Here’s What You Need To Remember: One of the advantages of a conventionally-armed hypersonic missile capability would be to reduce the use of nuclear weapons in the event of a conflict. The preemptive capability afforded by hypersonic speeds could allow high-value targets to be taken out with conventional explosives sooner than would be possible with nuclear inter-continental ballistic missiles, potentially reducing the severity of a future nuclear conflict.

The United States Navy and Army are working together to develop and eventually field a hypersonic glide body in the early- to mid-2020s. The missile, called the Common Hypersonic Glide Body, or C-HGB, differs from other glide vehicles that are being designed by DARPA or other military branches.

Unlike other glide bodies, the C-HGB is conical rather than wedge-shaped. The cone shape is seen as a more conservative design compared to wedges, which are still under development, though both missiles operate in a similar fashion. Using a rocket to get up to optimal speed and altitude, the glide vehicle separates from the rocket body and glides toward a target hundreds or even thousands of miles away at supersonic speeds.

Though cone designs are a less risky choice from a design standpoint, they are considered less maneuverable and therefore less survivable during their terminal flight phase when maneuvering around or through enemy missile defenses.

Testing, 1, 2, 3

In March, the Department of Defense announced a successful C-HGB test near Hawaii. The test built upon data gathered during an earlier 2017 flight test and was more strenuous than previous testing. Video of the test, conducted at night, can be seen here.

Talking about the recent test, the lead designer for the C-HGB program said that during the test “we put additional stresses on the system and it was able to handle them all, due to the phenomenal expertise of our top-notch team of individuals from across government, industry and academia.”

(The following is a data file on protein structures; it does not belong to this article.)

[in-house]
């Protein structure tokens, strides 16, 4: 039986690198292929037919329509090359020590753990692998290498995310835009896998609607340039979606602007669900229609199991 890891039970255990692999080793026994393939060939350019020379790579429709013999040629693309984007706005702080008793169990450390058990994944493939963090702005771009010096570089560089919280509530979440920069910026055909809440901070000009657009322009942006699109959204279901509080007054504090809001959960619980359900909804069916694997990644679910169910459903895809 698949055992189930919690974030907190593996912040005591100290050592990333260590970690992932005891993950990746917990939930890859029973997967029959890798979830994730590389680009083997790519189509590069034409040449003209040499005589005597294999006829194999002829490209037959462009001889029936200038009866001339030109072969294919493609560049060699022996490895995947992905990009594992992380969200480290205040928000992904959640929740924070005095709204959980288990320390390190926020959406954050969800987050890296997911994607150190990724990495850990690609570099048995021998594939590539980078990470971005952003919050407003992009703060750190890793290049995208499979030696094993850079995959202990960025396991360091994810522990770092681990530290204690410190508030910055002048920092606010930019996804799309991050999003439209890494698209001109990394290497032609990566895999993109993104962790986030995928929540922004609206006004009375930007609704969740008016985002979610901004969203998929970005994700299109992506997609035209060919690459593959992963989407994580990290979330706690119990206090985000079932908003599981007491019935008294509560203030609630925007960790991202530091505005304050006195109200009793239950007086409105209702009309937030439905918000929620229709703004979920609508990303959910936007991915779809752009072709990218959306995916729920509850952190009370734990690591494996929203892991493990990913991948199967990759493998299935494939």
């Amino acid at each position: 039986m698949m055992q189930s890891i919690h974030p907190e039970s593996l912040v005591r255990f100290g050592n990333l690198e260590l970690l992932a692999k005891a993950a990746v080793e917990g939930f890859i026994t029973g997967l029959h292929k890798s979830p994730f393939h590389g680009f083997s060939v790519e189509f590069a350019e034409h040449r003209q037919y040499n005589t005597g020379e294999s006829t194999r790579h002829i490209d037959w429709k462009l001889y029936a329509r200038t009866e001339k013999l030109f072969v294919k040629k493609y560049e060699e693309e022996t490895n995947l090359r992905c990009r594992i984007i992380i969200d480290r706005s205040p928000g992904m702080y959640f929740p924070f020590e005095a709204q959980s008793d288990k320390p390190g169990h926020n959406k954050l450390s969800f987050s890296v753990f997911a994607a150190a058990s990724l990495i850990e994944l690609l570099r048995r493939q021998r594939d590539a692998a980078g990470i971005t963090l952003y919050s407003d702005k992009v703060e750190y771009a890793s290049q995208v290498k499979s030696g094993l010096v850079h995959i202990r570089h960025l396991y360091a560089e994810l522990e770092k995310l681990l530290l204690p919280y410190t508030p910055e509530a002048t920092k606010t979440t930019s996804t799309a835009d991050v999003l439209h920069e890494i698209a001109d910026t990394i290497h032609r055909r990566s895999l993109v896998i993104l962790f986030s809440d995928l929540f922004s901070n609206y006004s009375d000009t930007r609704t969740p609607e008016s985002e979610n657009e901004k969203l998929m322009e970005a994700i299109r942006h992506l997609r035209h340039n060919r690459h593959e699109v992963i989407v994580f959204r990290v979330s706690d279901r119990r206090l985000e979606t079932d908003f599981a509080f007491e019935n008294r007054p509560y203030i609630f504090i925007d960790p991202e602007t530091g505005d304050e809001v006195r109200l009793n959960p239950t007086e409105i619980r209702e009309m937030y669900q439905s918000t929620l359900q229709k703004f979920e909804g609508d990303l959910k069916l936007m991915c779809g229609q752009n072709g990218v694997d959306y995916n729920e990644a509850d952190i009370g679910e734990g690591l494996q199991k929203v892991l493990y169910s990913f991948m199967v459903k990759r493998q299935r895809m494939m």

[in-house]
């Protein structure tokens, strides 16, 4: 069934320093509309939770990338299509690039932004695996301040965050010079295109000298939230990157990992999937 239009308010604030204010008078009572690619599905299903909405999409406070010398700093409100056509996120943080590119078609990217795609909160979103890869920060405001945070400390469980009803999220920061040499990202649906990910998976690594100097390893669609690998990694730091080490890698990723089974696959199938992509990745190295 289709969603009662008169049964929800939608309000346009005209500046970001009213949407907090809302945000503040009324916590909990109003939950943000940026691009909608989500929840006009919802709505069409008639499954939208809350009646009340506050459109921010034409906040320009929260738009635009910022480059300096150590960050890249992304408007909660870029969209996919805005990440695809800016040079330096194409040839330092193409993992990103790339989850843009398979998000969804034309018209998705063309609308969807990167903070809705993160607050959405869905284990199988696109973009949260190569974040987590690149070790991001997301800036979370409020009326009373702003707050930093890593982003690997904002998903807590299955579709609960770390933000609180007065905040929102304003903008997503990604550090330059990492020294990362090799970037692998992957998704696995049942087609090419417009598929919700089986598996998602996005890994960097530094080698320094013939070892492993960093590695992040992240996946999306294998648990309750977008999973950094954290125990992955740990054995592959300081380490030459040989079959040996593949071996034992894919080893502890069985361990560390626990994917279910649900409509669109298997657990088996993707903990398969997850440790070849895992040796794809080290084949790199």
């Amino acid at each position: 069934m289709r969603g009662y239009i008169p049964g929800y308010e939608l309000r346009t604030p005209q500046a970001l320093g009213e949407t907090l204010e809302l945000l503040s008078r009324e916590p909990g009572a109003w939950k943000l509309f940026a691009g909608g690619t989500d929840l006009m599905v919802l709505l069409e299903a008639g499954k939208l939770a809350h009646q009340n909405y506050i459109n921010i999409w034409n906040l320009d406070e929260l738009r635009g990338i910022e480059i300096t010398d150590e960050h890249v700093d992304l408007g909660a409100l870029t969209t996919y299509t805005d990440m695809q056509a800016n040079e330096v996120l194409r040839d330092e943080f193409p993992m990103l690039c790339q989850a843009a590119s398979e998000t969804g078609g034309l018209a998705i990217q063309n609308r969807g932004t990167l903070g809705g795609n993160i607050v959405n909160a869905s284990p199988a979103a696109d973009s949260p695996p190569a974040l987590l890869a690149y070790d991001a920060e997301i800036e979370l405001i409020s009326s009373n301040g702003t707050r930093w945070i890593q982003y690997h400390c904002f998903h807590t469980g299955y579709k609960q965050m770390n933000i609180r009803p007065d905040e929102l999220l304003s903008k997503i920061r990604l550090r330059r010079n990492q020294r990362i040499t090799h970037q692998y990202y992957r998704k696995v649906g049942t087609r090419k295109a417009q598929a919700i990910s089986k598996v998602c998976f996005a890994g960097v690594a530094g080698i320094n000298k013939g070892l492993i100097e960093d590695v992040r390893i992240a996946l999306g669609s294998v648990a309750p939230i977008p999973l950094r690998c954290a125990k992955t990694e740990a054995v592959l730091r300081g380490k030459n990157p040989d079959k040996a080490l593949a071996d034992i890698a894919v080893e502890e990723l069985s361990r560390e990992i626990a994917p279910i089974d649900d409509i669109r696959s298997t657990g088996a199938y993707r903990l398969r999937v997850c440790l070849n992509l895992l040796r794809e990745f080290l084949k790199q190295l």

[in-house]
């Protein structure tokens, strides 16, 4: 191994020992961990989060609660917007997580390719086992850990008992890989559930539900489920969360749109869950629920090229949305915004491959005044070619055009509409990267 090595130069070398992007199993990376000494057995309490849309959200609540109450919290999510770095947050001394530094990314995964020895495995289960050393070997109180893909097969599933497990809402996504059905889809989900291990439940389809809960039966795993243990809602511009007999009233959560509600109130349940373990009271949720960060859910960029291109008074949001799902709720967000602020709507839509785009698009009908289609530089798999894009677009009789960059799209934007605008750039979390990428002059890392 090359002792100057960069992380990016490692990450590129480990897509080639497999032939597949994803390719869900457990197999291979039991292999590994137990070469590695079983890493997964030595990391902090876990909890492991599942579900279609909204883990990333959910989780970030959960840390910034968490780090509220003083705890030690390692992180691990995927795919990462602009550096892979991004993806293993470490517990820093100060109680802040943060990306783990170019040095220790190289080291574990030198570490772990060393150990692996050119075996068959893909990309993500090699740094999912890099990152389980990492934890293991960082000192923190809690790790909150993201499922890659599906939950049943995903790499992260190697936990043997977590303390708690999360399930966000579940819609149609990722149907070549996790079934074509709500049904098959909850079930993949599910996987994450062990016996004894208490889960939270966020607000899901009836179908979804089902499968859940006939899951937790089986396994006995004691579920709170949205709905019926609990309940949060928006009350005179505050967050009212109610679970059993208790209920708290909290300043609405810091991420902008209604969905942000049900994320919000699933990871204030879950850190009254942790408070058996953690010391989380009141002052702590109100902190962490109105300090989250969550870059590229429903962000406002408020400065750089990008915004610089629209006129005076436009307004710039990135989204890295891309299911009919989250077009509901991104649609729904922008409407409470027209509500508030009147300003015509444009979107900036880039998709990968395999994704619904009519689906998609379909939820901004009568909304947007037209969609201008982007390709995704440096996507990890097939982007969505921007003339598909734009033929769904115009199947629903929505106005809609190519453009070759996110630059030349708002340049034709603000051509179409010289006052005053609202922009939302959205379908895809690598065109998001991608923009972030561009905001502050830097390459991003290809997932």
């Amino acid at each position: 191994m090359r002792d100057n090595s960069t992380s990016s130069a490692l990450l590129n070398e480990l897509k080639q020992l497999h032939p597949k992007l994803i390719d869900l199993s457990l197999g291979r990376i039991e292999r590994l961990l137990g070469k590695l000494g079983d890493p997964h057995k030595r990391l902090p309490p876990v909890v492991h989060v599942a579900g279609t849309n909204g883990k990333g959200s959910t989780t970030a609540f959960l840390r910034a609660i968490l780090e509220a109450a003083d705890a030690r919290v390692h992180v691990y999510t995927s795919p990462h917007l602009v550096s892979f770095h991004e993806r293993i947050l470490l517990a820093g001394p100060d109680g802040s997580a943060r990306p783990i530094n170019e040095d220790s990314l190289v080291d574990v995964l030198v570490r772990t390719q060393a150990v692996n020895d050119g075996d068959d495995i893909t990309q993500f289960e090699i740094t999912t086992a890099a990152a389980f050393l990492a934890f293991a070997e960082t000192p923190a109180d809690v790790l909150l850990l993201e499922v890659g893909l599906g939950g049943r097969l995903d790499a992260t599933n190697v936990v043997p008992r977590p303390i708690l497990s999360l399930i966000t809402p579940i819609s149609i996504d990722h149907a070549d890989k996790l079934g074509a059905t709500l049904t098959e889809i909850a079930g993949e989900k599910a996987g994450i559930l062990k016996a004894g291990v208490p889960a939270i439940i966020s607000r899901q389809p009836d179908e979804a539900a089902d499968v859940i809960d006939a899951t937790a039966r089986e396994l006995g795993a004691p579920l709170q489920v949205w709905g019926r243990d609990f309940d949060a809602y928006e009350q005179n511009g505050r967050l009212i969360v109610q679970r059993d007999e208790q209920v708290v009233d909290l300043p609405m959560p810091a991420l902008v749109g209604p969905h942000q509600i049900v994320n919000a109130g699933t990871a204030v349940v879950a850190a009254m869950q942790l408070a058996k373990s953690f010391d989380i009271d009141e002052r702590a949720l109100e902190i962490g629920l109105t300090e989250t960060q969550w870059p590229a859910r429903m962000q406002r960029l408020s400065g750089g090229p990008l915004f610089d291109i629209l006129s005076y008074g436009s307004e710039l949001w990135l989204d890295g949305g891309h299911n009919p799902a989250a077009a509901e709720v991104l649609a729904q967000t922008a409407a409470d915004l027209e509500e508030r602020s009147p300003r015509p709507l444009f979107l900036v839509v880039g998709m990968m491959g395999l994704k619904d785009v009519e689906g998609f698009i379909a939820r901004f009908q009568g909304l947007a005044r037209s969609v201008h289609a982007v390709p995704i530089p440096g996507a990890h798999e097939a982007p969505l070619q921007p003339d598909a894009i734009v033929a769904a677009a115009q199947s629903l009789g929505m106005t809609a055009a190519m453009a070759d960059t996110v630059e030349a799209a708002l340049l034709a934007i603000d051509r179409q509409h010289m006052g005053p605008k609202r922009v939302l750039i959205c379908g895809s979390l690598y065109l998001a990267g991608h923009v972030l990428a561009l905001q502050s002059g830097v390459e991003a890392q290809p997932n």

While the Army plans to mate the C-HGB to road-mobile missile launchers, the Navy plans to use the hypersonic missile to equip several submarines. Block V Virginia-class submarines, a few of the Navy’s Ohio-class guided missile submarines, and the problematic Zumwalt-class of guided-missile destroyers are slated to onboard the C-HGB once it reaches operational capability.

The U.S. Air Force had also been a part of the development program but dropped out, opting to further develop their Air-Launched Rapid Response hypersonic weapon instead.

One of the advantages of a conventionally-armed hypersonic missile capability would be to reduce the use of nuclear weapons in the event of a conflict. The preemptive capability afforded by hypersonic speeds could allow high-value targets to be taken out with conventional explosives sooner than would be possible with nuclear inter-continental ballistic missiles, potentially reducing the severity of a future nuclear conflict.

Postscript

Although the C-HGB program is being jointly tested by the Army and Navy, it is apparently intended to be used by every service, with “individual weapon systems and launchers tailored for launch from sea or land.” Stay tuned for more.

Caleb Larson holds a Master of Public Policy degree from the Willy Brandt School of Public Policy. He lives in Berlin and writes on U.S. and Russian foreign and defense policy, German politics, and culture.

Image: Flickr.

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